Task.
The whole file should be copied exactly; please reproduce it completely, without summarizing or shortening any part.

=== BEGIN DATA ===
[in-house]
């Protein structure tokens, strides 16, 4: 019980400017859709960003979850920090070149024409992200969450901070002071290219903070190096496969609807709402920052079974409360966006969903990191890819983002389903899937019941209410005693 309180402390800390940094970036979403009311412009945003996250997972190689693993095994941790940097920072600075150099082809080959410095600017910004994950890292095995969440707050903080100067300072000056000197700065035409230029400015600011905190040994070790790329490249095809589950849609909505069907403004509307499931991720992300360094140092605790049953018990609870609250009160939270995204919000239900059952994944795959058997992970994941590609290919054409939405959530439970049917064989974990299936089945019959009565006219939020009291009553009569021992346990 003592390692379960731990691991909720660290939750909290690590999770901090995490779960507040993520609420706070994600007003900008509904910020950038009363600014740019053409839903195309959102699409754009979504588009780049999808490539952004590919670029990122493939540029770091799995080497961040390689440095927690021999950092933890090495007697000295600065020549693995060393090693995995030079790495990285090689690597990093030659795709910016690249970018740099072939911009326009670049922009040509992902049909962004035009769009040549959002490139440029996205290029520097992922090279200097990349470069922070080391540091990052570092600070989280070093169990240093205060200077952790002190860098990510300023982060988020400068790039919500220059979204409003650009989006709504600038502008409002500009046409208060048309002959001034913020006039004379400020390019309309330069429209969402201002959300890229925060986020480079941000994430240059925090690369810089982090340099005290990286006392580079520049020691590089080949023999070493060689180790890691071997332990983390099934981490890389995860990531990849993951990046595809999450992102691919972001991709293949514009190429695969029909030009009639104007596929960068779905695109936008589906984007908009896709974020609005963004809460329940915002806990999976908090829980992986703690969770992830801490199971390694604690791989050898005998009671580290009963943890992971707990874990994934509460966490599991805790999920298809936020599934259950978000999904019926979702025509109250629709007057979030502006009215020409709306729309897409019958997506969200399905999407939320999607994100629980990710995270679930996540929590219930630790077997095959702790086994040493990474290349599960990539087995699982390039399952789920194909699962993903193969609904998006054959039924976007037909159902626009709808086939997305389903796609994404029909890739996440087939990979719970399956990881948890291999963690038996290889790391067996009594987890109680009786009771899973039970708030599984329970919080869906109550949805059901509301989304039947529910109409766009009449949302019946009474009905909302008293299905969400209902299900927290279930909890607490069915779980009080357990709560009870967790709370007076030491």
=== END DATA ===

[in-house]
């Protein structure tokens, strides 16, 4: 019980400017859709960003979850920090070149024409992200969450901070002071290219903070190096496969609807709402920052079974409360966006969903990191890819983002389903899937019941209410005693 309180402390800390940094970036979403009311412009945003996250997972190689693993095994941790940097920072600075150099082809080959410095600017910004994950890292095995969440707050903080100067300072000056000197700065035409230029400015600011905190040994070790790329490249095809589950849609909505069907403004509307499931991720992300360094140092605790049953018990609870609250009160939270995204919000239900059952994944795959058997992970994941590609290919054409939405959530439970049917064989974990299936089945019959009565006219939020009291009553009569021992346990 003592390692379960731990691991909720660290939750909290690590999770901090995490779960507040993520609420706070994600007003900008509904910020950038009363600014740019053409839903195309959102699409754009979504588009780049999808490539952004590919670029990122493939540029770091799995080497961040390689440095927690021999950092933890090495007697000295600065020549693995060393090693995995030079790495990285090689690597990093030659795709910016690249970018740099072939911009326009670049922009040509992902049909962004035009769009040549959002490139440029996205290029520097992922090279200097990349470069922070080391540091990052570092600070989280070093169990240093205060200077952790002190860098990510300023982060988020400068790039919500220059979204409003650009989006709504600038502008409002500009046409208060048309002959001034913020006039004379400020390019309309330069429209969402201002959300890229925060986020480079941000994430240059925090690369810089982090340099005290990286006392580079520049020691590089080949023999070493060689180790890691071997332990983390099934981490890389995860990531990849993951990046595809999450992102691919972001991709293949514009190429695969029909030009009639104007596929960068779905695109936008589906984007908009896709974020609005963004809460329940915002806990999976908090829980992986703690969770992830801490199971390694604690791989050898005998009671580290009963943890992971707990874990994934509460966490599991805790999920298809936020599934259950978000999904019926979702025509109250629709007057979030502006009215020409709306729309897409019958997506969200399905999407939320999607994100629980990710995270679930996540929590219930630790077997095959702790086994040493990474290349599960990539087995699982390039399952789920194909699962993903193969609904998006054959039924976007037909159902626009709808086939997305389903796609994404029909890739996440087939990979719970399956990881948890291999963690038996290889790391067996009594987890109680009786009771899973039970708030599984329970919080869906109550949805059901509301989304039947529910109409766009009449949302019946009474009905909302008293299905969400209902299900927290279930909890607490069915779980009080357990709560009870967790709370007076030491």